|Fact Sheet (2010)
Walkerton and Source Water Protection: Ten Years Later
Summary of Conservation Ontario’s Participation in Part II of the Walkerton Inquiry and Written Submissions
Expert Meeting Participation
• Contaminant Pathways Source Protection of Drinking Water
Public Hearing Participation
Submissions 2 & 3
• Provincial Policy Statement (PPS)
• Town Hall meeting presentations by individual Conservation Authorities
• press release
• presentations at conferences and an article in Canadian Water Resources Association’s December issue of Water News.
The Walkerton Inquiry, as established in June 2000 by the government of Ontario, was a public inquiry into the E.Coli contamination of the water supply in Walkerton, Ontario in May 2000. The Honourable Dennis R. O'Connor, Commissioner was charged with preparing a public report of findings and recommendations to ensure the safety of the water supply system in Ontario. Part I of the Walkerton Inquiry focused on the exact circumstances surrounding the Walkerton contamination event while Part II of the Inquiry focused on public policy development for the protection of Ontario’s drinking water supply.
Conservation Ontario, on behalf of all Conservation Authorities and jointly with the Saugeen Valley and also Grand River Conservation Authorities, had standing for Part II of the Walkerton Inquiry. Conservation Ontario received $25,000.00 from the inquiry for its participation and significant ‘in kind’ contributions from its members.
Call For Manditory Watershed Management to Protect Drinking Water
Around the world, modern water treatment has utilized the concept of multiple–barrier protection of drinking water. While source water protection is the first barrier, it has not been sufficiently emphasized or incorporated into regulations or standards in Ontario. Conservation Ontario promotes the protection of drinking water at source as a permanent and integral part of a long-term, secure water supply strategy as well we stress that the watershed must be recognized as the viable unit for managing water and implementing source water protection.
Everything is Connected to Everything Else
The issue of water supply and source water protection is inextricably linked to other aspects of water and related land management. Water supplies may be derived from surface or groundwater sources and may serve a municipal supply network or private residences, farms, or businesses. Water supply sources are threatened in three ways by human activities in the watershed.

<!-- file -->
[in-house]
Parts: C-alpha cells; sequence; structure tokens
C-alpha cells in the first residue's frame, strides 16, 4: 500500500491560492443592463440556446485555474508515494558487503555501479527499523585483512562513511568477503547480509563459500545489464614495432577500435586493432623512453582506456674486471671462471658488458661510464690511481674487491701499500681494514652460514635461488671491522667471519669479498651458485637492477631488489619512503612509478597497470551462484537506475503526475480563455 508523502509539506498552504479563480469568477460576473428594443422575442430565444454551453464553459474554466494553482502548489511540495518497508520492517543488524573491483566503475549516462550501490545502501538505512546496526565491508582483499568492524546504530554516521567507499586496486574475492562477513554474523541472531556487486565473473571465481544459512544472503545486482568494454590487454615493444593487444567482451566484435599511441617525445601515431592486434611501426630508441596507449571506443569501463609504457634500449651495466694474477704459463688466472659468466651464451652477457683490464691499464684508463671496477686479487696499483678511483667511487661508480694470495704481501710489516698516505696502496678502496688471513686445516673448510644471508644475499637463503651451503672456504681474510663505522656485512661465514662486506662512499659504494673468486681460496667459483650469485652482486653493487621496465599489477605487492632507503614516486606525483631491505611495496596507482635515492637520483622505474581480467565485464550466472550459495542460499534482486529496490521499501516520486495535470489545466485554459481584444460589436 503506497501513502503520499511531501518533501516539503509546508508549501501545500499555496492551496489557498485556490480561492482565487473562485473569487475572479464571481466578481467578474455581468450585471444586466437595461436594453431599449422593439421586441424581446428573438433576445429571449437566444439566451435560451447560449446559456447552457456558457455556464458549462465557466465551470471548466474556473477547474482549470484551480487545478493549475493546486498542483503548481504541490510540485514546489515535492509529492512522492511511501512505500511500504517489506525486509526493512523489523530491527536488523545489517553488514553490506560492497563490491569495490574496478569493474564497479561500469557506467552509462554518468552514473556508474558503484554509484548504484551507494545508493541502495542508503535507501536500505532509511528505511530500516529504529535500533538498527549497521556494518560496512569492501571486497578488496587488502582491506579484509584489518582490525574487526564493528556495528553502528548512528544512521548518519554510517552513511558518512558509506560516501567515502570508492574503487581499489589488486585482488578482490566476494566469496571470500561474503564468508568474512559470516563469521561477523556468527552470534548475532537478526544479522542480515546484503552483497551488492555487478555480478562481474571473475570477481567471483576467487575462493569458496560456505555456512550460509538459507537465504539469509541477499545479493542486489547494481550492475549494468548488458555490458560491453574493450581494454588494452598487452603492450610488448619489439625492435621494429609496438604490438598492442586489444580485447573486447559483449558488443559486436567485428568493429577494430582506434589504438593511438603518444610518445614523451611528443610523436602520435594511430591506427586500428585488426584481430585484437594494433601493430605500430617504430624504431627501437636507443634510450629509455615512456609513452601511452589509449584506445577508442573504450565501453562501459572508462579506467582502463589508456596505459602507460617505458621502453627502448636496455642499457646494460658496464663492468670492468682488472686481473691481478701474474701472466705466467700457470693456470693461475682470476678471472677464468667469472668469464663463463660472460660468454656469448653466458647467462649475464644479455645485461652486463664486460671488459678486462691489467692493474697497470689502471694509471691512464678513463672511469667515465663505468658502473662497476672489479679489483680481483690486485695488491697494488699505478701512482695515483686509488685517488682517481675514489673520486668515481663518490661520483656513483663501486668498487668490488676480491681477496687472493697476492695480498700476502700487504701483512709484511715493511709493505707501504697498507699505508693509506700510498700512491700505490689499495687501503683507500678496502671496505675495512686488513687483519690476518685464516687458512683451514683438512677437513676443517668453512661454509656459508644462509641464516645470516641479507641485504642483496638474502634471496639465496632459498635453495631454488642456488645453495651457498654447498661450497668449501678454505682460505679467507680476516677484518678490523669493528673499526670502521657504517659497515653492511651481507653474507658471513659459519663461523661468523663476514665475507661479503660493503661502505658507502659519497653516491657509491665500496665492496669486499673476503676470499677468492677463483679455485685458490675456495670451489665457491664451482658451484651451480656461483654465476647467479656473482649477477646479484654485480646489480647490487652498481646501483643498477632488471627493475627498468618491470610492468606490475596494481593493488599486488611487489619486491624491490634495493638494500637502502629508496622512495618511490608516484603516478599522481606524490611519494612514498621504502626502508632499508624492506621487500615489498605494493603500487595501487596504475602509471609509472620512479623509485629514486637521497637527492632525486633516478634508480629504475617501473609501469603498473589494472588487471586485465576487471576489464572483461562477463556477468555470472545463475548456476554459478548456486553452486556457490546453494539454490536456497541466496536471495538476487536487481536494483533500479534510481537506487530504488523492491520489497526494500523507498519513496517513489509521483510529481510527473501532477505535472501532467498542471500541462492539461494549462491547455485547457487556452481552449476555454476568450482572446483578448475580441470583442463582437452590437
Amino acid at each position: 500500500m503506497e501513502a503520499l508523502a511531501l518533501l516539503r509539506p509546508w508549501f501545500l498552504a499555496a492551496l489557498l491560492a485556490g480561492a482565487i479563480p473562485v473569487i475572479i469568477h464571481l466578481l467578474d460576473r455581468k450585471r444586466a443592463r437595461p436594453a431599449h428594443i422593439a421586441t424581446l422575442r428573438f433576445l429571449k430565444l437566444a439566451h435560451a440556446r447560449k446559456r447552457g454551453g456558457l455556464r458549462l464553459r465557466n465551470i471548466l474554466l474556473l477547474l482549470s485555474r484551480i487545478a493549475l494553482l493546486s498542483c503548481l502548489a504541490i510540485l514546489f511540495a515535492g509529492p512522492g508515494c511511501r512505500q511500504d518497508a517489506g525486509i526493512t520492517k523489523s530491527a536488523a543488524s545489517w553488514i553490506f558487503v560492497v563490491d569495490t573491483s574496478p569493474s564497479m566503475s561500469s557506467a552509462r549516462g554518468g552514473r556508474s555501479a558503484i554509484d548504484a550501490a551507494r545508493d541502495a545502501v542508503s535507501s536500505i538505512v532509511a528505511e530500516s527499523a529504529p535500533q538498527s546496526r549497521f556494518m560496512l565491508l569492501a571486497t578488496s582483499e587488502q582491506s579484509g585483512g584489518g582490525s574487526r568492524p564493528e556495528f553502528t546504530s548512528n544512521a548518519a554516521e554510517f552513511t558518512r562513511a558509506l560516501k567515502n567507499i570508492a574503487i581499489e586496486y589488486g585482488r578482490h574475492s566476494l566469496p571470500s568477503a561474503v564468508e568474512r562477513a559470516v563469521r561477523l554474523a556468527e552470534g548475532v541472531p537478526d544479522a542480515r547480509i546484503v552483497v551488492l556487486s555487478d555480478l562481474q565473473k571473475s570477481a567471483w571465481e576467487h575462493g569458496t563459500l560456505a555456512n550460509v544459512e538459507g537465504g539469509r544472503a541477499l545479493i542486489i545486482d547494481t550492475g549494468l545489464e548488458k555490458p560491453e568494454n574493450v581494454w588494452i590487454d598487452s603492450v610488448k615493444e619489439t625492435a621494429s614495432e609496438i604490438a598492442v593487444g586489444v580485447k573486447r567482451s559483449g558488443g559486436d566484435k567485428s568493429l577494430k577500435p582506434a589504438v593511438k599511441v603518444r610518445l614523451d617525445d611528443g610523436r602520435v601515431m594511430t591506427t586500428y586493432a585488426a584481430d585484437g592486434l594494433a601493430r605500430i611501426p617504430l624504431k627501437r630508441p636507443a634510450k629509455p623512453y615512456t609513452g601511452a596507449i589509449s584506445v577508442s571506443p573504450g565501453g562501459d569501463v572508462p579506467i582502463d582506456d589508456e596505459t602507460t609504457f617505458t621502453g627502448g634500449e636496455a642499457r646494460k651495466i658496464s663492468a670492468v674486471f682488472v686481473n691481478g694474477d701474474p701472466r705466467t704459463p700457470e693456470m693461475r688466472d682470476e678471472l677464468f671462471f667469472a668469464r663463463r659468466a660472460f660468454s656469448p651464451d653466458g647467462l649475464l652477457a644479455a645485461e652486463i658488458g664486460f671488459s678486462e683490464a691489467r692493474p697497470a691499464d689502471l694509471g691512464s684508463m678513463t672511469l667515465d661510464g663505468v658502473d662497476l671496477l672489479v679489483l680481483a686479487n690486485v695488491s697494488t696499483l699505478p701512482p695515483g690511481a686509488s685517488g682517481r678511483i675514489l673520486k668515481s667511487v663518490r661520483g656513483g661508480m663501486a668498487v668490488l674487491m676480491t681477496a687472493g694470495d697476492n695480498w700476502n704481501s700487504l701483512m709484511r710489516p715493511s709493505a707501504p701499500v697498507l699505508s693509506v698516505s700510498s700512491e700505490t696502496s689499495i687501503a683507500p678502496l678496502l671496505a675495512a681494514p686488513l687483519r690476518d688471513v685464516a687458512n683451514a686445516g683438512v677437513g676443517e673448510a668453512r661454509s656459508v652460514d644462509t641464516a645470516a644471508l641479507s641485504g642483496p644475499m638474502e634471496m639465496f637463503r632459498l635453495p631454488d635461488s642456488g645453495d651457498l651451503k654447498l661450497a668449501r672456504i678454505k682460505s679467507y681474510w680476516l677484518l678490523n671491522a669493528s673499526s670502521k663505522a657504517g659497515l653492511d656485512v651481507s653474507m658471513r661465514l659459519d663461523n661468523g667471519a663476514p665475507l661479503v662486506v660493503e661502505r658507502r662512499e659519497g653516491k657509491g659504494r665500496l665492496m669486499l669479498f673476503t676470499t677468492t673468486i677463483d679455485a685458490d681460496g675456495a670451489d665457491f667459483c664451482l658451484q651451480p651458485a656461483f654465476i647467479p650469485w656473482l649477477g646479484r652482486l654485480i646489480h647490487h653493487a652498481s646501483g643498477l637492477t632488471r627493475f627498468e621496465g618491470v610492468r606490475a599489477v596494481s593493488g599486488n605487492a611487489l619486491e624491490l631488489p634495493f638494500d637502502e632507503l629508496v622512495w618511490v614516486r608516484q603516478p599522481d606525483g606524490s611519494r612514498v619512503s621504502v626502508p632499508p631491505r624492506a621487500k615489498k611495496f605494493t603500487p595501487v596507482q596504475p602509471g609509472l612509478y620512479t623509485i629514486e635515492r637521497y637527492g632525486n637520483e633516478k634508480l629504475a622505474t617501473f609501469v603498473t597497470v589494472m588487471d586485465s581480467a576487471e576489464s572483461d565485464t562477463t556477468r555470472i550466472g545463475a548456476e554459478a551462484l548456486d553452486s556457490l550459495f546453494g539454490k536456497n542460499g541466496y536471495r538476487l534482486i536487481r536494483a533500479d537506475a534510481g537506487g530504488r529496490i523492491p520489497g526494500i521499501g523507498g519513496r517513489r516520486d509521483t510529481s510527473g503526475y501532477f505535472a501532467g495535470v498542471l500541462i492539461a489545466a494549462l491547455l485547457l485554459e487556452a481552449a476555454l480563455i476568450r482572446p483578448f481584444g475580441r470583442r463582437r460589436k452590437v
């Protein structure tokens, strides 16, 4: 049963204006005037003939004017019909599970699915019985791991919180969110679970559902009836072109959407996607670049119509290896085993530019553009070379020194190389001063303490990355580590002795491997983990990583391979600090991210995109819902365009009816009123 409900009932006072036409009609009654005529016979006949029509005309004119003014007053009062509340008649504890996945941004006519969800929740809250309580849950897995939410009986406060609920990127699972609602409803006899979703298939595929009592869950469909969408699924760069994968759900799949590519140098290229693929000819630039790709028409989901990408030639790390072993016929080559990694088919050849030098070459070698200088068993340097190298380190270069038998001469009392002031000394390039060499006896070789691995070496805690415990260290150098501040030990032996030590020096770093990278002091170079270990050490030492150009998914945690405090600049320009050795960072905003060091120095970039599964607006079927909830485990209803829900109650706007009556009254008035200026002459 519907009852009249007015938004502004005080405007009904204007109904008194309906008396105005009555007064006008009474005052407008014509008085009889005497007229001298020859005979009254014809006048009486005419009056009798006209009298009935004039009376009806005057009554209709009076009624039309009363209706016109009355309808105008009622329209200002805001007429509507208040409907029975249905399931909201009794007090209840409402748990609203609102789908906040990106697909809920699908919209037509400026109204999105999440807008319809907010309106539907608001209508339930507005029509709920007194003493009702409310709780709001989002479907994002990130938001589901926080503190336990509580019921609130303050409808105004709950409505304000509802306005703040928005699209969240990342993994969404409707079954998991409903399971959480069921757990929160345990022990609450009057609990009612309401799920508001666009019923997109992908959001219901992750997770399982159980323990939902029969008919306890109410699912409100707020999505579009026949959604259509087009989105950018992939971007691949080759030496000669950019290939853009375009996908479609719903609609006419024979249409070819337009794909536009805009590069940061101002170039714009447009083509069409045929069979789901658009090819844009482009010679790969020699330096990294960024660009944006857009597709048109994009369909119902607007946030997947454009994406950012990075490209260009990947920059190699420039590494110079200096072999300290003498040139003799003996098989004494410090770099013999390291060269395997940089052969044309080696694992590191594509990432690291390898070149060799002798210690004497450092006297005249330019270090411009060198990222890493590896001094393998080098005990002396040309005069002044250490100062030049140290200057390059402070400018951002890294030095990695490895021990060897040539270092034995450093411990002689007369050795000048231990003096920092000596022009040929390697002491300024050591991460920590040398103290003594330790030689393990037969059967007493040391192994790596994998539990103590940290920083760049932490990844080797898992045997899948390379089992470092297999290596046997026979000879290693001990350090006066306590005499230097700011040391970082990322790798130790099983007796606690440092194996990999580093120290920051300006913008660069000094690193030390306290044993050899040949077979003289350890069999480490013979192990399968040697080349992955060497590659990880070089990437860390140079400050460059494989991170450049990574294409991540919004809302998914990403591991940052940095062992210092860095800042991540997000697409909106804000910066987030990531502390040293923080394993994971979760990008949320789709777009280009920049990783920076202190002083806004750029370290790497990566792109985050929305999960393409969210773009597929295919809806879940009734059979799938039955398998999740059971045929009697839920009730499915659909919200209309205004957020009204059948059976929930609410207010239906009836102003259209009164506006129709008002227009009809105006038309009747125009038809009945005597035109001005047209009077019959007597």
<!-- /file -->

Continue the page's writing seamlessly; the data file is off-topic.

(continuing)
Firstly, the quantity of water available for supply is reduced by activities that decrease the infiltration of water into the ground (e.g. urban pavement) or channel water away quickly before it can infiltrate (e.g. urban and rural drainage). Secondly, the future availability of water supply is threatened by overuse such as excessive demand, inefficient water use, and inappropriate allocation. Thirdly, the quality of water available for water supply is threatened by pollution from both point and non-point sources. The importance of considering source water protection within a watershed context is emphasized because water supply is affected not only by human activities local to the water supply, but from anywhere upstream of the point of taking.
Requirements for Effective Watershed Management
Watershed management is not so much about managing natural resources, as it is managing the human activity that affects these resources. The watershed management process is a continuum that involves: data collection and analysis necessary for developing a plan; a variety of mechanisms for implementing the plan; the financial resources to carry out the plan; ongoing monitoring of the plan’s effectiveness; and a process for updating the plan. This process brings together all key stakeholders, thus providing the opportunity for all important issues to be considered, resources to be fairly allocated, and plan recommendations to be implemented. Stakeholders are more likely to participate in the implementation of the plan if they have been actively involved in its development. Public participation is an integral component of watershed management.
How To Implement Watershed Plans
Watershed plans can be implemented through a variety of mechanisms that are administered by several agencies at the provincial and local level. These can be categorized as land use planning (e.g. municipal zoning of sensitive areas such as groundwater recharge/discharge areas), regulations (e.g. restrictions on water takings), land and water stewardship (e.g. best management practices and water conservation), public land securement, and infrastructure development and maintenance. To ensure protection of source water supply and quality the implementation mechanisms must take into account local watershed conditions and constraints as identified by the watershed management plan. For the purposes of assessing these as they relate to source water protection, the key decision-support tools are water budget modelling, aquifer vulnerability studies and assimilation studies.
Although successful examples exist, the current practice of watershed planning in Ontario, often led by conservation authorities, has not been consistently integrated with drinking water supply planning typically led by municipalities.
Successful watershed planning provides a means for integrating planning for drinking water supplies with a broad range of water management objectives and results in improved effectiveness at meeting overall objectives. Often this approach to protecting drinking water sources will provide broader public/environmental benefits and vice versa.
Conservation Ontario’s recommendations to the Walkerton Inquiry focussed on improvements so that a base level of watershed management is provided to protect drinking water supply. Recommendations addressed the following needs: